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different between fearless vs manful

fearless

English

Etymology

fear +? -less

Pronunciation

  • (General American) IPA(key): /?f??l?s/
  • (Received Pronunciation) IPA(key): /?f??l?s/
  • Rhymes: -??(?)l?s
  • Hyphenation: fear?less

Adjective

fearless (comparative more fearless, superlative most fearless)

  1. Without fear.
    • 1990, House of Cards, Season 1, Episode 3:
      "Our fearless reporter"... I'm not fearless, John. I don't like this.

Synonyms

  • frightless

Derived terms

  • fearlessness
  • fearlessly

Translations

See also

  • unafraid
  • intrepid
  • courageous

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fearless in Examples From Wordnik

  • Care of Trees is what I call a "fearless" play in that the script takes audiences to unimaginable places in their minds while the set designer the talented Nina Ball must provide some kind of landscape/mindscape that will support such a challenging emotional journey.
  • Care of Trees is what I call a "fearless" play in that the script takes audiences to unimaginable places in their minds while the set designer the talented Nina Ball must provide some kind of landscape/mindscape that will support such a challenging emotional journey.
  • The word "fearless" doesn't begin to do him justice.
  • She was known as fearless, tactful, and politically astute.
  • Ingredients and cooking equipment are laid out at the farm kitchen in Fang Mr. Alford and Ms. Duguid have become known as fearless culinary explorers through their acclaimed travel cookbooks-cum-travelogues -- such as "Hot Sour Salty Sweet," about foods along the Mekong river, and "Mangoes and Curry Leaves," a look at South Asian cuisine -- that combine first-person essays with evocative photographs and foolproof recipes.
  • Jeffrey Alford and Naomi Duguid have become known as fearless culinary explorers through their acclaimed travel cookbooks, including 'Hot Sour Salty Sweet.'
  • Throughout his life, his diligence, resourcefulness, and plain fearless hard work, have made me more proud than I can say.
  • Throughout his life, his diligence, resourcefulness, and plain fearless hard work, have made me more proud than I can say.
  • Vincent, fearless from the first, begins by tackling the stereotypes of male competition, aggression, and sexual swagger.
  • Could she imagine tiring of the word fearless at some point?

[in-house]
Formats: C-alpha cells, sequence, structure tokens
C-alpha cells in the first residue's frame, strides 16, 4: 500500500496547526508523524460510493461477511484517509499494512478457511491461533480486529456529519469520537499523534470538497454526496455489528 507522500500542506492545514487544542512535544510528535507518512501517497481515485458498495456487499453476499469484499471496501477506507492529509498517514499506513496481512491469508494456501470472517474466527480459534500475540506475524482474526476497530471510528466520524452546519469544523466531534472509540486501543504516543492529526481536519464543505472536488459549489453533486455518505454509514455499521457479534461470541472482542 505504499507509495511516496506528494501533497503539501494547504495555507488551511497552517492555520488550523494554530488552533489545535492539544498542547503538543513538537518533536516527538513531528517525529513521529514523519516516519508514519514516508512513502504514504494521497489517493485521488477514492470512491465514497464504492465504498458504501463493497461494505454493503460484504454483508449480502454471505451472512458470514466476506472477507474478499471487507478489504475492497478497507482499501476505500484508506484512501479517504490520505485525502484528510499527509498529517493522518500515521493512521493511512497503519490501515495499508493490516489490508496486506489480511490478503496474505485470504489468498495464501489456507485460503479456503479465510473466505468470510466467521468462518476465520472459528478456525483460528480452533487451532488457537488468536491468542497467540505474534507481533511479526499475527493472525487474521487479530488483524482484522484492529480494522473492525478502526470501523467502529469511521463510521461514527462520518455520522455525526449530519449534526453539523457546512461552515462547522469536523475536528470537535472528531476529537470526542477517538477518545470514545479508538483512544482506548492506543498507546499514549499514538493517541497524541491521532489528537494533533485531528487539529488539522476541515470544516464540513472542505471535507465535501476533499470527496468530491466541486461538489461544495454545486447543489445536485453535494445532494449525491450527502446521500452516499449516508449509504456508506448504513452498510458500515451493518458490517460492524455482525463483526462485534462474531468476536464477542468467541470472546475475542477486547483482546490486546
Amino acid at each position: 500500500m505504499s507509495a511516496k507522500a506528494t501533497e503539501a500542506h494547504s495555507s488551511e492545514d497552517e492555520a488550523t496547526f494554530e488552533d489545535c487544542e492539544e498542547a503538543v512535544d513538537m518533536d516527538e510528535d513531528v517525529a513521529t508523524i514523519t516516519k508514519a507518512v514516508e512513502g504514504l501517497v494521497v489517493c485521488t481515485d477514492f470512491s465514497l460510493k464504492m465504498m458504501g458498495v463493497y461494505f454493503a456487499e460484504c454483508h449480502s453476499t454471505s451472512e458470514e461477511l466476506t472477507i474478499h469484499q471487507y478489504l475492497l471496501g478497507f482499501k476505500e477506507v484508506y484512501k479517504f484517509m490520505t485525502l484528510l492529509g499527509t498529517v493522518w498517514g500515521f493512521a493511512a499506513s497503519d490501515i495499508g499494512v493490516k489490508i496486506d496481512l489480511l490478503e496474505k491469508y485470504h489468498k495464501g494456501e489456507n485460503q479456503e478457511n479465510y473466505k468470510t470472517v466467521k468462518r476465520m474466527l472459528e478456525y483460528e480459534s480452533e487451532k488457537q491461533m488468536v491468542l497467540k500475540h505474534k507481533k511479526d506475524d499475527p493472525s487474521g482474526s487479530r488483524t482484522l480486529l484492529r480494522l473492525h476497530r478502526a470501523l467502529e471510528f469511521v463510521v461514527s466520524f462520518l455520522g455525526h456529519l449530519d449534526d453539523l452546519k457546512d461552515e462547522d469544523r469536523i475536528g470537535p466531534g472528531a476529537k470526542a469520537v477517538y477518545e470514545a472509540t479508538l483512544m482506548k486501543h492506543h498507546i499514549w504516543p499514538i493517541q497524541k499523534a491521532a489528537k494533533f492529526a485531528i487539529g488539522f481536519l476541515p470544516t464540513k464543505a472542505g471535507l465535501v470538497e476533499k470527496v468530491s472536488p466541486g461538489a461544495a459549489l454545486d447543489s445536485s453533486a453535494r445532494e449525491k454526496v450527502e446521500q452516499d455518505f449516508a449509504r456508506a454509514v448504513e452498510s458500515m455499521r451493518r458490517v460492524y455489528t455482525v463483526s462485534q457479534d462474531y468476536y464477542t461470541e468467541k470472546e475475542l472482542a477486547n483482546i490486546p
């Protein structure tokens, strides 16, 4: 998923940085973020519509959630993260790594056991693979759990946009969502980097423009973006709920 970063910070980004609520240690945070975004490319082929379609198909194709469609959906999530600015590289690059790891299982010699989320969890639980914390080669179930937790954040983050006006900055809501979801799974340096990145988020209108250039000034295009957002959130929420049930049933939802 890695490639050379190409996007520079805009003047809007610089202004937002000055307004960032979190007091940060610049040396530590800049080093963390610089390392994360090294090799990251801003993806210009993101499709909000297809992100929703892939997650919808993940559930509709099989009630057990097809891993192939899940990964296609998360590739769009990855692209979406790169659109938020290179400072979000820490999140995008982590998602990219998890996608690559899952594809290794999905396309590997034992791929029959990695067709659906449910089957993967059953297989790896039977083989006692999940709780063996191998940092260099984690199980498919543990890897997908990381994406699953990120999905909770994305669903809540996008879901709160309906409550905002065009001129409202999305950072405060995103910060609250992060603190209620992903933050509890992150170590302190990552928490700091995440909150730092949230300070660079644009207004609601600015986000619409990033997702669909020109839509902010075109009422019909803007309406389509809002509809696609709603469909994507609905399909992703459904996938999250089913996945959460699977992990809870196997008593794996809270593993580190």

manful

English

Etymology

From Middle English manful, manfull, equivalent to man +? -ful.

Adjective

manful (comparative more manful, superlative most manful)

  1. Showing the characteristics considered typical of a man; macho or manly
  2. (by extension) Courageous; noble; high-minded.

Derived terms

  • manfully
  • manfulness

See also

  • mainful

Anagrams

  • man flu

Middle English

Alternative forms

  • man-ful, monful, manffull, manfull

Etymology

From mon +? -ful.

Pronunciation

  • IPA(key): /?manful/

Adjective

manful

  1. Noble, brave, strong, daring, determined; displaying virtues seen as manly.

Derived terms

  • manfully
  • monfulnesse

Descendants

  • English: manful
  • Scots: manfull (obsolete)

References

  • “manful, adj.”, in MED Online, Ann Arbor, Mich.: University of Michigan, 2007, retrieved 2018-08-12.

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manful in Examples From Wordnik

  • "Difficulties cannot be artificially overcome," said Mirabeau, "nor is there any invention whereby a man may be spared the trouble of conquering them; they must be grasped firmly, strangled, crushed, trampled down in manful fight.
  • The most positive gender relations one was Google, and they showed no actual humans, and the voices in the background made it clear it was a manful man doing the proactive searching.
  • But I strode manful towards the door of the room I was in, seeing a like crack of light under it.
  • American Slang ups the ante further, amplifying guitarist Alex Rosamilia's failsafe hooks and singer Brian Fallon's manful emoting with the back walls of stadiums in mind.
  • First time anything like this has happened to him, and of course he's very manful, but his wife is not so easy about it!
  • The essence of our poetic tradition is to be found instead in the unadorned language of the Many?sh? and the manful haiku of Buson!
  • He was not a “president stiff and small,” as Mike described him in Newsweek, and the clear, manful, and gracious tone that comes across in all of those post-9/11 speeches was not some invention of the speechwriters.
  • He was not a “president stiff and small,” as Mike described him in Newsweek, and the clear, manful, and gracious tone that comes across in all of those post-9/11 speeches was not some invention of the speechwriters.
  • They met, as was the phrase of the time, “manful under shield.”
  • Jon Craig of the Cincinnati Enquirer has made a manful effort to look into the event -- and, predictably, to deny any suggestion that the lockdown helped Bush/Cheney steal their "re-election."

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